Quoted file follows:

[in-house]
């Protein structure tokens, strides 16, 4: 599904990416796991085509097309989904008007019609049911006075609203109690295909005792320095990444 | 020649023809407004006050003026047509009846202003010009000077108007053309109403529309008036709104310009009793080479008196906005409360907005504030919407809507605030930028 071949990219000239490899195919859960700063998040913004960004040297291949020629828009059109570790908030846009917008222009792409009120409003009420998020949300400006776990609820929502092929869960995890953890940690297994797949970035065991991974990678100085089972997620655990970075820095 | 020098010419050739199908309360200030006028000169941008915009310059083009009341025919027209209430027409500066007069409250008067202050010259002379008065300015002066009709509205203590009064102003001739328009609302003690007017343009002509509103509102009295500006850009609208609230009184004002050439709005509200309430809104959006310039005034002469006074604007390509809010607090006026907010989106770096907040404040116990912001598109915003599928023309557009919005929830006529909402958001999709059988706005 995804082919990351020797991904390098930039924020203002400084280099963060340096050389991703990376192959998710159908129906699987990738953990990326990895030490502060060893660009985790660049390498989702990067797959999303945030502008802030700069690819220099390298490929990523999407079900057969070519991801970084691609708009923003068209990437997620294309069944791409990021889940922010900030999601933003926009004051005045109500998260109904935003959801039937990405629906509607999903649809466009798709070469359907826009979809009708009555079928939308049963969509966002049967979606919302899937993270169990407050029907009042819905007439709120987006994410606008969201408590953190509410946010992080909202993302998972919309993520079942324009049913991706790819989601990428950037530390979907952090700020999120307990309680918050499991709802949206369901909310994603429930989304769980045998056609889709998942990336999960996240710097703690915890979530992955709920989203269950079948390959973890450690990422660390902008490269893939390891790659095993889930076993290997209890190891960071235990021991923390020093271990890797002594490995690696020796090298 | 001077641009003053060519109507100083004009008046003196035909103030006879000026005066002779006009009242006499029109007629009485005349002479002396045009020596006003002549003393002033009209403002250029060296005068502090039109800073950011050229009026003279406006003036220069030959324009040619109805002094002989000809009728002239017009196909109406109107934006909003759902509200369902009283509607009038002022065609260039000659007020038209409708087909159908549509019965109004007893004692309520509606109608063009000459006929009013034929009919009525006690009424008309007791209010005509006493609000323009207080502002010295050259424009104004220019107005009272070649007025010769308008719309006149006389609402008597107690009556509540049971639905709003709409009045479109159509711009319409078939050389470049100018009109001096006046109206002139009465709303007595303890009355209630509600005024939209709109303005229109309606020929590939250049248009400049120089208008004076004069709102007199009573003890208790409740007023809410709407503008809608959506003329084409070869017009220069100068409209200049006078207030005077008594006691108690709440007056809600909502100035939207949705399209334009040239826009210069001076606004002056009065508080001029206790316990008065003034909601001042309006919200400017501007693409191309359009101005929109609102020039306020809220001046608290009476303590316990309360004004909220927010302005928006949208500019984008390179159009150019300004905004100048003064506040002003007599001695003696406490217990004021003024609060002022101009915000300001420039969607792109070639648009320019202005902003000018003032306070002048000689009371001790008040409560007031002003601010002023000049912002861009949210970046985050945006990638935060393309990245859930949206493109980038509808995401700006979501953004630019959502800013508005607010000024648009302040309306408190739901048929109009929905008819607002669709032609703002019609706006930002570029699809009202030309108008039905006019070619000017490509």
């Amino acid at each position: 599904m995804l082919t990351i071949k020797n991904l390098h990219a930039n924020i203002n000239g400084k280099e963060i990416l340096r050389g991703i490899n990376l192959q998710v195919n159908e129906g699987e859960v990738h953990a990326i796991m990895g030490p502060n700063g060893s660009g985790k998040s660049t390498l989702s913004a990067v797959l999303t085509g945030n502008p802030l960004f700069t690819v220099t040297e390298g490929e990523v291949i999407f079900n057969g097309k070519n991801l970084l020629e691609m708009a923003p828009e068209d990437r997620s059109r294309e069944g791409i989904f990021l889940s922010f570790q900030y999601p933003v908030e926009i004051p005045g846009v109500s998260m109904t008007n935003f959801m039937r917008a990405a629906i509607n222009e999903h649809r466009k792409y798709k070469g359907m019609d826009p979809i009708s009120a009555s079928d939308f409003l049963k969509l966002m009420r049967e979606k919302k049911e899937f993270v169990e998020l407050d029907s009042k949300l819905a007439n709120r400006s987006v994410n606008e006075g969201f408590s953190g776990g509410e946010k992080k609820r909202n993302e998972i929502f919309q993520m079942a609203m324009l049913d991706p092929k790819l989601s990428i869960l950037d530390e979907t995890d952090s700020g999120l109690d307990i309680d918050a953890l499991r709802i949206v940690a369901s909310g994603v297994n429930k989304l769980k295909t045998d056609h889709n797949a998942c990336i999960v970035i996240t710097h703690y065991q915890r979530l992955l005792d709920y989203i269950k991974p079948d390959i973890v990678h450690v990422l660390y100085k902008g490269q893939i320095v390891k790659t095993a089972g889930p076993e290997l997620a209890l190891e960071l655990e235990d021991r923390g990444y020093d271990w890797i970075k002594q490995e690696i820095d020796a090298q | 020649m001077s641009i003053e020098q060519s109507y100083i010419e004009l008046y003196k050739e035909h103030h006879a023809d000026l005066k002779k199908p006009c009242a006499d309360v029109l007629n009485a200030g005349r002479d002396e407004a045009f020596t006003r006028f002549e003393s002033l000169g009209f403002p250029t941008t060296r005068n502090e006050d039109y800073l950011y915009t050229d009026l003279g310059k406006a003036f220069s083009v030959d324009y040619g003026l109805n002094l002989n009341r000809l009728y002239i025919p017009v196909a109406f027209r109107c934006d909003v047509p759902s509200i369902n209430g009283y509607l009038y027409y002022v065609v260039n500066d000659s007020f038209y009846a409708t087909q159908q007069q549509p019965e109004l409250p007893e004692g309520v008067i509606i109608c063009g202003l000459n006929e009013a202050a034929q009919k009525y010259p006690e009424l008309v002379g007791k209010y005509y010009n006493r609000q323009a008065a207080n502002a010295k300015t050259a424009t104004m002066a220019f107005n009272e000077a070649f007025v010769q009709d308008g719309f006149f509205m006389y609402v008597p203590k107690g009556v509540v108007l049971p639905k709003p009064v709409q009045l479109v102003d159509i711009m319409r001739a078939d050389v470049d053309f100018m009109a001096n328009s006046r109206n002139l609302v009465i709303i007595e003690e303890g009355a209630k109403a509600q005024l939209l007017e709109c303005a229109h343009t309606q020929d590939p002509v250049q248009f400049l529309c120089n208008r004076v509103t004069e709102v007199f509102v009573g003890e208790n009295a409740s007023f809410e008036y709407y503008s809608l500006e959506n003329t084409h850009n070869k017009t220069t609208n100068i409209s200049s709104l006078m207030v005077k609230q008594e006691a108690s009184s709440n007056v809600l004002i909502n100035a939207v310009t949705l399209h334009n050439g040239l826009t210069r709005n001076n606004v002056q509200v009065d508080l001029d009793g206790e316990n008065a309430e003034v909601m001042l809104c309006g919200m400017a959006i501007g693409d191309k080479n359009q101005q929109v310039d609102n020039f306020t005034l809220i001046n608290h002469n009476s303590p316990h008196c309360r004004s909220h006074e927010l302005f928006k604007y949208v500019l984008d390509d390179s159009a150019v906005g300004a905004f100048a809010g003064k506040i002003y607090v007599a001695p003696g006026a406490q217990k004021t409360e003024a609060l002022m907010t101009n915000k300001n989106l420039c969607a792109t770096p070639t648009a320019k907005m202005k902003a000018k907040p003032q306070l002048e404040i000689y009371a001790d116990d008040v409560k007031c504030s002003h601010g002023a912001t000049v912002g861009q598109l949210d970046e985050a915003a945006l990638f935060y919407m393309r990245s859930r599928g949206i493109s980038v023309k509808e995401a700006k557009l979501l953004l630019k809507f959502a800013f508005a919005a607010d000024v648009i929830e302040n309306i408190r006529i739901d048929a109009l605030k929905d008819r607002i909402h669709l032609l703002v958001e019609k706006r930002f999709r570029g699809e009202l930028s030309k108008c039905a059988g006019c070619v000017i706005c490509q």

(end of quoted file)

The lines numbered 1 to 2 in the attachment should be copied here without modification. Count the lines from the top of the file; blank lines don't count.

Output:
[in-house]
């Protein structure tokens, strides 16, 4: 599904990416796991085509097309989904008007019609049911006075609203109690295909005792320095990444 | 020649023809407004006050003026047509009846202003010009000077108007053309109403529309008036709104310009009793080479008196906005409360907005504030919407809507605030930028 071949990219000239490899195919859960700063998040913004960004040297291949020629828009059109570790908030846009917008222009792409009120409003009420998020949300400006776990609820929502092929869960995890953890940690297994797949970035065991991974990678100085089972997620655990970075820095 | 020098010419050739199908309360200030006028000169941008915009310059083009009341025919027209209430027409500066007069409250008067202050010259002379008065300015002066009709509205203590009064102003001739328009609302003690007017343009002509509103509102009295500006850009609208609230009184004002050439709005509200309430809104959006310039005034002469006074604007390509809010607090006026907010989106770096907040404040116990912001598109915003599928023309557009919005929830006529909402958001999709059988706005 995804082919990351020797991904390098930039924020203002400084280099963060340096050389991703990376192959998710159908129906699987990738953990990326990895030490502060060893660009985790660049390498989702990067797959999303945030502008802030700069690819220099390298490929990523999407079900057969070519991801970084691609708009923003068209990437997620294309069944791409990021889940922010900030999601933003926009004051005045109500998260109904935003959801039937990405629906509607999903649809466009798709070469359907826009979809009708009555079928939308049963969509966002049967979606919302899937993270169990407050029907009042819905007439709120987006994410606008969201408590953190509410946010992080909202993302998972919309993520079942324009049913991706790819989601990428950037530390979907952090700020999120307990309680918050499991709802949206369901909310994603429930989304769980045998056609889709998942990336999960996240710097703690915890979530992955709920989203269950079948390959973890450690990422660390902008490269893939390891790659095993889930076993290997209890190891960071235990021991923390020093271990890797002594490995690696020796090298 | 001077641009003053060519109507100083004009008046003196035909103030006879000026005066002779006009009242006499029109007629009485005349002479002396045009020596006003002549003393002033009209403002250029060296005068502090039109800073950011050229009026003279406006003036220069030959324009040619109805002094002989000809009728002239017009196909109406109107934006909003759902509200369902009283509607009038002022065609260039000659007020038209409708087909159908549509019965109004007893004692309520509606109608063009000459006929009013034929009919009525006690009424008309007791209010005509006493609000323009207080502002010295050259424009104004220019107005009272070649007025010769308008719309006149006389609402008597107690009556509540049971639905709003709409009045479109159509711009319409078939050389470049100018009109001096006046109206002139009465709303007595303890009355209630509600005024939209709109303005229109309606020929590939250049248009400049120089208008004076004069709102007199009573003890208790409740007023809410709407503008809608959506003329084409070869017009220069100068409209200049006078207030005077008594006691108690709440007056809600909502100035939207949705399209334009040239826009210069001076606004002056009065508080001029206790316990008065003034909601001042309006919200400017501007693409191309359009101005929109609102020039306020809220001046608290009476303590316990309360004004909220927010302005928006949208500019984008390179159009150019300004905004100048003064506040002003007599001695003696406490217990004021003024609060002022101009915000300001420039969607792109070639648009320019202005902003000018003032306070002048000689009371001790008040409560007031002003601010002023000049912002861009949210970046985050945006990638935060393309990245859930949206493109980038509808995401700006979501953004630019959502800013508005607010000024648009302040309306408190739901048929109009929905008819607002669709032609703002019609706006930002570029699809009202030309108008039905006019070619000017490509």